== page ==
Interoperability hackathons showcase the benefits of open source and community and drive scale

By Trevor Butterworth

The growth in open source software has been driven by a simple, powerful value proposition: more means more. The more people use an open source solution, the better the solution becomes through stress testing and innovation; the better it becomes, the more it will scale because more people will want to use it.

This can happen organically—or it can happen through a community pushing itself to adopt, adapt, and scale. This was the idea behind the first Cardea Interop-a-thon.

Cardea is a complete open-source codebase for creating, sharing, and verifying digital health credentials with a focus on COVID-19 testing and vaccination; it was developed by Indicio and SITA and donated to Linux Foundation Public Health (LFPH), where its continued development is overseen by a community of companies and interested parties, including Indicio and SITA.

As the concept of verifiable digital credentials requires interoperability to scale, we decided that the best way to drive interoperability was to set up a reference implementation of Cardea and invite other companies using Hyperledger Aries-based solutions to test against it and each other.

It was a success. The six companies that participated in the virtual event all achieved their goals. It wasn’t painless—and that was the point. Glitches, bugs, and unknown obstacles were all uncovered by the concerted focus on testing against each other. The result is that everyone  emerged with better products.

The reaction was, “we need more of this!” And so, this week, on March 17, we will host our second Cardea Interop-a-thon. We’ll have the standard reference implementation to test against, but we’ll also have two new and important features: out-of-band invitations and machine readable governance.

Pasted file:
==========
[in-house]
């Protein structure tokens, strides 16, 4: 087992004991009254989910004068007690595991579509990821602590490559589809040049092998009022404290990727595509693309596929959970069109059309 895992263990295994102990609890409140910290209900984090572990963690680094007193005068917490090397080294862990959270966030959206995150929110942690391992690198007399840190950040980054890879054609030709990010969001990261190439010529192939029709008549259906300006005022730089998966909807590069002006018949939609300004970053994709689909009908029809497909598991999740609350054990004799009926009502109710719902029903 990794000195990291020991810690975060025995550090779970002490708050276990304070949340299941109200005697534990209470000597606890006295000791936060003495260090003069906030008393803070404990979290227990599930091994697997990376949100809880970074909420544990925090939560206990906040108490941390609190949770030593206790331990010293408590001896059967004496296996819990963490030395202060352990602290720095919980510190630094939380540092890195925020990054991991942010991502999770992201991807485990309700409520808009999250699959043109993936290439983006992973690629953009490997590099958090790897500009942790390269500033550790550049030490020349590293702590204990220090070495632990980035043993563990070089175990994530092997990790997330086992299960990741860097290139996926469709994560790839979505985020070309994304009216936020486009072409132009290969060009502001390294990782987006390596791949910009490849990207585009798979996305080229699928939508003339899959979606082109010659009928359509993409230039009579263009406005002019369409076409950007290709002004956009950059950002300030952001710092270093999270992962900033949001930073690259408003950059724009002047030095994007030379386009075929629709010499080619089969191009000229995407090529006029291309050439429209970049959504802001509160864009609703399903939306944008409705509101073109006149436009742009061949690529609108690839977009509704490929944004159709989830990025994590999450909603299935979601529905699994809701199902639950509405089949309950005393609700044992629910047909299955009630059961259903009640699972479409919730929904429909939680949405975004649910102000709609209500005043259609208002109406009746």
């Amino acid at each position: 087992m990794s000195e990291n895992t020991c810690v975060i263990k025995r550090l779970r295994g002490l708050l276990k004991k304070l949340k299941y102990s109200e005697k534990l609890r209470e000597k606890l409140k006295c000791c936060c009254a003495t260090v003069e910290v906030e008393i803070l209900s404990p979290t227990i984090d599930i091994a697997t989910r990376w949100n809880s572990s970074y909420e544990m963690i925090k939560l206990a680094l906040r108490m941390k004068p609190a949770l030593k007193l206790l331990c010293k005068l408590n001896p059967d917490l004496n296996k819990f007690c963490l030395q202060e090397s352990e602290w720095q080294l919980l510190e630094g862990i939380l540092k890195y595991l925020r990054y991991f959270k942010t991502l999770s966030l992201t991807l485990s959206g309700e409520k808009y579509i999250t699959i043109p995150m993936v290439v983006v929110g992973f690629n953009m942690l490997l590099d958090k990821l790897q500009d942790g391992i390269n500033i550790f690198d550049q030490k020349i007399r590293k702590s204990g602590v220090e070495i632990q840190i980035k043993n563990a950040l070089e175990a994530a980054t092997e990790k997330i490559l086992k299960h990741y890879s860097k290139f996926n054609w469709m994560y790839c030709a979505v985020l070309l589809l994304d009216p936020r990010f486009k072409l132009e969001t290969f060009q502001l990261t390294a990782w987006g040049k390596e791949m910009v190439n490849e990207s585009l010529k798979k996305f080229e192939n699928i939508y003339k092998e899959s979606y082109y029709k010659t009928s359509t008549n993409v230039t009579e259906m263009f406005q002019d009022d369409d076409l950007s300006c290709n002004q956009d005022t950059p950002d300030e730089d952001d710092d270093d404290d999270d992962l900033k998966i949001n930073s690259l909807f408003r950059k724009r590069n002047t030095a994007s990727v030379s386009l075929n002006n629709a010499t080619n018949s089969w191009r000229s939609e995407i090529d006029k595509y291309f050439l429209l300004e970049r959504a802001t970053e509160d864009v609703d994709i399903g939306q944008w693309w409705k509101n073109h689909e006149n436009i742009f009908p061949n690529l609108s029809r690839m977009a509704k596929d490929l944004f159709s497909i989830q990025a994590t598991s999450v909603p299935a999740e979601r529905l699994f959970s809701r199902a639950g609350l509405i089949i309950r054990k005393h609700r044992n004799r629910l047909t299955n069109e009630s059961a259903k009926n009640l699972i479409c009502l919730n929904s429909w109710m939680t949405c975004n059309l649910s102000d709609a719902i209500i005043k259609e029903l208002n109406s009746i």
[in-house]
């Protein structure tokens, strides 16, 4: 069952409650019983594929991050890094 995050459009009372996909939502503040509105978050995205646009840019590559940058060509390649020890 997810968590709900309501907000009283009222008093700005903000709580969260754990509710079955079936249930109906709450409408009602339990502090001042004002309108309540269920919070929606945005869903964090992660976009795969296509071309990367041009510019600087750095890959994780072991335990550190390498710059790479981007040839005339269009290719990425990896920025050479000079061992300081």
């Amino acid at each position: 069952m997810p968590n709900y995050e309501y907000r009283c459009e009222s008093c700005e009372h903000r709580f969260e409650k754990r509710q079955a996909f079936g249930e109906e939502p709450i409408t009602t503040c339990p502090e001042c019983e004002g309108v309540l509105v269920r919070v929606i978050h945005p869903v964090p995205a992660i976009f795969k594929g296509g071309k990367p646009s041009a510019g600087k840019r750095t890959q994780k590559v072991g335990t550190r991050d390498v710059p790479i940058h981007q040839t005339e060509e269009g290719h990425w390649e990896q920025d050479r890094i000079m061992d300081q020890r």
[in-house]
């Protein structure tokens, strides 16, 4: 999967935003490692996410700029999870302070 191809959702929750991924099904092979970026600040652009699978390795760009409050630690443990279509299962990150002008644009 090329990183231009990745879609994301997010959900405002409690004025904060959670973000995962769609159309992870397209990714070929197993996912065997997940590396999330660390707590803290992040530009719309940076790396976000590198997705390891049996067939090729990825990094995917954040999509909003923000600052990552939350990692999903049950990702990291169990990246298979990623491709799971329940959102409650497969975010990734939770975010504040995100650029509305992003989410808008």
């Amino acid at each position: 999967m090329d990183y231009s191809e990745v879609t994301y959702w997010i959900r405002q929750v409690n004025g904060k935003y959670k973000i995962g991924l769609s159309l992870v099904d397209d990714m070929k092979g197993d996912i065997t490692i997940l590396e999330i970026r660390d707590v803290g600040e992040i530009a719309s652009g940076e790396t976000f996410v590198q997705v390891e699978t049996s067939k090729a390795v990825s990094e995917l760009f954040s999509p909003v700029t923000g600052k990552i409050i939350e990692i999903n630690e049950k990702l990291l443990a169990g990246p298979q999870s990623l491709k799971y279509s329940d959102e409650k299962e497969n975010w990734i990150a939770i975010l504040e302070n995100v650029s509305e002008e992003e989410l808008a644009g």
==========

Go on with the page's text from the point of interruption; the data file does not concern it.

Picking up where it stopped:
Out-of-band (OOB) invitations use the new out-of-band protocol for creating a connection using an invitation URL or QR code. The first phase is coming to Hyperledger Aries at the end of March (see the transition plan) and the community will proceed until the full OOB invitation process is supported as the default connection method (to read more, see the Aries RFC).

Machine-readable governance is a way to implement governance rules at the agent level; it makes the governance authority portable. Why is this important?

First, it means that governance rules can be cached and verification can happen offline.

Second, it means that complex information flows with “if this, then that” logic become simpler to choreograph than if governed by a central trust authority; bonus, they can be kept private too (for more on the benefits of machine-readable governance, see “Machine Readable Governance is the Key to Scaling Decentralized Trust.”)

Registration is closed, and we’ve got over twice as many participants for our second Interop-a-thon; but you’re more than welcome to show up and watch! Visit for details.